Jamila Gray: Yes, I did grow up listening to hip-hop. I actually DJ on the weekends. I play a lot of hip-hop. I have a heavy hip-hop music background, I love hip-hop. It’s my entire upbringing. Working with Sanaa is just so amazing because she’s so patient. Working with Sanaa and Rapsody as well, because Rapsody played a huge part in me developing the character Bri. She created a whole playlist for me to listen to with different artists like Mobb, Deep, Big Pun,  Biggie, and just a lot of classic hip-hop, and Sanaa also sent me a lot of inspiration. She sent me this series on YouTube called Queen of the Ring where it was battle rap. And that is a completely different art. As a director, she's just so patient and it was amazing to see her transform and pause and switch into an actress in the middle of that. It was crazy. And who is your top five, dead or alive?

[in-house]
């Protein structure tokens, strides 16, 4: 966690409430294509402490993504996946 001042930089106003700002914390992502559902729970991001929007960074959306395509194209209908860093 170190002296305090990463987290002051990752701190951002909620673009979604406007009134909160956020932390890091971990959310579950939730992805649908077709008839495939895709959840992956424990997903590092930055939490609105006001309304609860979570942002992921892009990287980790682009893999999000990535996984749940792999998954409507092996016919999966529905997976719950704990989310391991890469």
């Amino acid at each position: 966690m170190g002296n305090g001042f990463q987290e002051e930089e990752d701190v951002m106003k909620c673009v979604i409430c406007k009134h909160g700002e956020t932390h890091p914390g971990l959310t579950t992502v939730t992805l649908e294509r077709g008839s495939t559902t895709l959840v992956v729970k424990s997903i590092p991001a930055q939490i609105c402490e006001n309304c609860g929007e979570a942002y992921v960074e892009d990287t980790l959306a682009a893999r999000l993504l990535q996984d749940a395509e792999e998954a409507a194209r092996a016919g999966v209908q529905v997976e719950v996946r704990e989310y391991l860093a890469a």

Marvin Gaye, Erykah Badu. Michael Jackson, Tupac, and Drake. Finally, we don’t often see coming-of-age stories led by Black women and girls and the women in Bri’s life were so different and dynamic so talk about the importance of multifaceted Black women characters.

JG: I think representation is just so important, and I know growing up, the people that I looked up to were Sanaa. Love and  Basketball was one of the first times I had seen people that look like me on the screen telling a love story, so this just makes me feel so good that little girls that look like me are going to be proud and see themselves on screen. I'm just, I'm so happy to be a part of history.